Cisco to expand mobile collaboration features

New capabilities for better enterprise collaboration on smartphones will include greater participation in WebEx sessions

Cisco will tackle the mobile world over the next year with a series of new features to bring smartphones into business communications, the head of the company's software group said at the Cisco Live conference on Wednesday.

As Cisco creates sophisticated interfaces for collaboration using text, voice, video, and other media, mobile phones have been largely left out despite the fact that they are nearly ubiquitous. For one thing, IT departments often have an arm's-length relationship to cell phones. In most IT departments, they represent the largest uncontrolled expense, said Don Proctor, senior vice president of Cisco's software group, in a session at the conference in San Francisco.

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Proctor and Chris Chamberlain, a director of product management in Cisco's Unified Computing group, discussed a set of future capabilities for better enterprise collaboration on smartphones. Cisco intends to deliver them by the second half of next year, Chamberlain said. The upcoming features included the following:

-- If an employee is talking on a smartphone, Cisco's software can indicate that in the employee's presence information. Coming up, if a colleague sends an instant message to that person, it can be converted to an SMS that can be retrieved on the cell phone without dropping the call.

-- A speech-to-text engine will be able to convert a voicemail to text so that a user participating on a WebEx conference can read it without interrupting the conference. The user could then go into a text-based conversation with the sender of the voicemail and also bring that person into the WebEx conference.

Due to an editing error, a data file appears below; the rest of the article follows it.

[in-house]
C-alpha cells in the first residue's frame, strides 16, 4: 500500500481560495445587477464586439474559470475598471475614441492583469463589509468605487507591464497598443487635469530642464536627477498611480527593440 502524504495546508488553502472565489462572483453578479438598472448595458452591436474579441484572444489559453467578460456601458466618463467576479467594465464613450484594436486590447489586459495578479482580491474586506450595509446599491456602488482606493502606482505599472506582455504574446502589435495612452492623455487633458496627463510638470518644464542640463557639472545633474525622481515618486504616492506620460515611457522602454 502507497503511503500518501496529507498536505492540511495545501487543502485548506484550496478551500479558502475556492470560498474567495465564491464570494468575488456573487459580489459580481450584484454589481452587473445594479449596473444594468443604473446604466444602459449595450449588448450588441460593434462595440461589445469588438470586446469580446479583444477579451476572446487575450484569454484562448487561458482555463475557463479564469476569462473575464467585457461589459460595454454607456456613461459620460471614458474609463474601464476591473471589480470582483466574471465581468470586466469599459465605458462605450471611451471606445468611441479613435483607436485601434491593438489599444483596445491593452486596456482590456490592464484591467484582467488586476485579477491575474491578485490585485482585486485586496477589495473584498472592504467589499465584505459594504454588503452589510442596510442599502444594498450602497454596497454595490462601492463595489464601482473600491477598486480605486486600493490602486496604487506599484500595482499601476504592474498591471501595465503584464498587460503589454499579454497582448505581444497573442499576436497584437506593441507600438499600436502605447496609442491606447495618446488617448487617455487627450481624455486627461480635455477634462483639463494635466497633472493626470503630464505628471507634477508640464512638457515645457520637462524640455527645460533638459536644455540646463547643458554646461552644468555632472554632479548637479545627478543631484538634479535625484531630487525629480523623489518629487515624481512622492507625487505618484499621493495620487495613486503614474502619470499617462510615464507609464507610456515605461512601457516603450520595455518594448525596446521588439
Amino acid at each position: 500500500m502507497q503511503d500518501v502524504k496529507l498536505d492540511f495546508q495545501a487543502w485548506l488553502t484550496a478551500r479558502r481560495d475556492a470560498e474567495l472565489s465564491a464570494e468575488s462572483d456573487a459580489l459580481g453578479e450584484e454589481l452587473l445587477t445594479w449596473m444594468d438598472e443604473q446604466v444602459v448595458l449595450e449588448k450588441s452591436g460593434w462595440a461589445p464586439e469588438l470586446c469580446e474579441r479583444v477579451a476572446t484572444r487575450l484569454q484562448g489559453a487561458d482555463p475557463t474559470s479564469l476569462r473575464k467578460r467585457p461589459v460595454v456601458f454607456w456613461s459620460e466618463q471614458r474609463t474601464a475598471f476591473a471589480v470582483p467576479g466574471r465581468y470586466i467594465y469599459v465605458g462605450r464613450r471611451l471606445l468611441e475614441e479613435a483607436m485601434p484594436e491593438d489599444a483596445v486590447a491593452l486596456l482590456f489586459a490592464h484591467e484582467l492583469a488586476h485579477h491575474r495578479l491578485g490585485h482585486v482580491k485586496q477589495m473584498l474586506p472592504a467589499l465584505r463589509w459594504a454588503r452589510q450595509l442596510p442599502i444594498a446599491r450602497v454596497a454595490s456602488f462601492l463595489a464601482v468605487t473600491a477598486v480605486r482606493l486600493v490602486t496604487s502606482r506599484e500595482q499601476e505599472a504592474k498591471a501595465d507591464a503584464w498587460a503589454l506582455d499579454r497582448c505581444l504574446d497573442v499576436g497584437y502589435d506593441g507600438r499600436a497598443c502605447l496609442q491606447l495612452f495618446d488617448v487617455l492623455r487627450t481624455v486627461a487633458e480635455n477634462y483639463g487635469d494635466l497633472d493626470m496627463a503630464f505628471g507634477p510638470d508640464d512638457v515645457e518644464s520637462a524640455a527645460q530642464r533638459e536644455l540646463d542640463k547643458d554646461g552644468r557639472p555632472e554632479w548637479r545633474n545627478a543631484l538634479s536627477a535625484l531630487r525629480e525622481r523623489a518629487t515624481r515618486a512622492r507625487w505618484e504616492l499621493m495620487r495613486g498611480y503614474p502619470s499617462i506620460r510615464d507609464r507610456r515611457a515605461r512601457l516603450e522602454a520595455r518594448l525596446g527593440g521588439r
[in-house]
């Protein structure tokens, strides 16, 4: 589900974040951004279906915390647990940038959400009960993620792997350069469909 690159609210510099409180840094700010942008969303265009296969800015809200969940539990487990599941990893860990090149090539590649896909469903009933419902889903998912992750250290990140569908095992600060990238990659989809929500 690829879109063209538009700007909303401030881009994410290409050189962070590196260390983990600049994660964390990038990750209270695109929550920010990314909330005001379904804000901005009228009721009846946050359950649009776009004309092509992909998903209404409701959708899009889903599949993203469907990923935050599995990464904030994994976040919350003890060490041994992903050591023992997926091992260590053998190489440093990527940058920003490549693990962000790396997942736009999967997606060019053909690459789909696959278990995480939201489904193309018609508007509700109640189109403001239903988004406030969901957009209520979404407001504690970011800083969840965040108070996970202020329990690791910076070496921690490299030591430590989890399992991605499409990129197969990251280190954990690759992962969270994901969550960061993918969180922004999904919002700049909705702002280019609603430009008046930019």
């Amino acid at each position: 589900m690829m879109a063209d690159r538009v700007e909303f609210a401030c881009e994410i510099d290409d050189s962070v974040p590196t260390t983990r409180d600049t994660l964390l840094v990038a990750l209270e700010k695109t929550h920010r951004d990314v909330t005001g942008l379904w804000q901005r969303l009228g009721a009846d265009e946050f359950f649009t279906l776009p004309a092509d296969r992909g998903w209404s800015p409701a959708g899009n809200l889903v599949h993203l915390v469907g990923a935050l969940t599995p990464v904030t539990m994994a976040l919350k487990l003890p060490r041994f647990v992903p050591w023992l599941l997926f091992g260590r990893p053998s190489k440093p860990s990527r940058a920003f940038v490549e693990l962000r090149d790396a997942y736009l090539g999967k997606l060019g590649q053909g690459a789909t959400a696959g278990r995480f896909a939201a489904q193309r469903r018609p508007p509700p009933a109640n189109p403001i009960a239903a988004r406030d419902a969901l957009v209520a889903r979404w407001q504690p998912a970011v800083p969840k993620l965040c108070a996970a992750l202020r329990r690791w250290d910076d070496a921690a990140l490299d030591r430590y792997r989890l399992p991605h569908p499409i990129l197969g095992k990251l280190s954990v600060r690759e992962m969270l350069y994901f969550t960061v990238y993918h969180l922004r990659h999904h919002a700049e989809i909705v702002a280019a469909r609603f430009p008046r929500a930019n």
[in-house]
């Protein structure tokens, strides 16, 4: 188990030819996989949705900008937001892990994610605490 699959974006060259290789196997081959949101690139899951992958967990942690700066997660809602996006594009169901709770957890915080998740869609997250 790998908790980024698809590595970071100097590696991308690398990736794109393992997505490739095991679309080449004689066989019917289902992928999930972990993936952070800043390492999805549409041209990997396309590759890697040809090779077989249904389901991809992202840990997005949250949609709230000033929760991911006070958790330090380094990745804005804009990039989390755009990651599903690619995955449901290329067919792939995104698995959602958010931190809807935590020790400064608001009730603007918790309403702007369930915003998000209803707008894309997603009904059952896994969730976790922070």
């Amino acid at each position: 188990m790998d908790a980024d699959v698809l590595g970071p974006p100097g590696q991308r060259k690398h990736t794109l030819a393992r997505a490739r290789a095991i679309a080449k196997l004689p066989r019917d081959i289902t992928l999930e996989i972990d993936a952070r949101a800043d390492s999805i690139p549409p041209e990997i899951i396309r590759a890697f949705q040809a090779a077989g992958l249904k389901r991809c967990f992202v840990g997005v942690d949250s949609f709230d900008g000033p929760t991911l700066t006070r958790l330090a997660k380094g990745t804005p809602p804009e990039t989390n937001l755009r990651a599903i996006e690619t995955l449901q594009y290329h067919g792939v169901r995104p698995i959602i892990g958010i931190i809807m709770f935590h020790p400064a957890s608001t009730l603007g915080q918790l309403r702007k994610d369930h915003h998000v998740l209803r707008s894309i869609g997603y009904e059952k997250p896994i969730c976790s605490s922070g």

-- If a piece of content such as a chart came to the smartphone through an RSS feed, the smartphone user could view the chart on the phone and then bring it into the document-sharing portion of an ongoing WebEx conference.

-- If a smartphone user in a WebEx conference loses network coverage in a location such as a tunnel, the conference call will remain "anchored" so it can be reconnected after the user regains coverage. That will save the trouble of re-entering sign-on information.

-- When employees with smartphones go to a remote office of the organization, they can view a map of the office and view their location in it, detected via Wi-Fi. That map would show available meeting rooms where the employees could start working.

-- Once in the meeting room, the remote employee could be notified of resources in the room such as an IP desk phone and video screen and then use those to continue the meeting, controlling the whole process via the smartphone. If the person needed to leave the room, he or she could disconnect from the desk phone and screen but remain in the conference, continuing it outside on the smartphone.

Cisco intends to make these capabilities available on a variety of smartphone platforms. The company introduced an iPhone client for WebEx earlier this year. Cisco intends to use the native interface of each type of phone as much as possible to create a natural and easy user experience, Proctor said.

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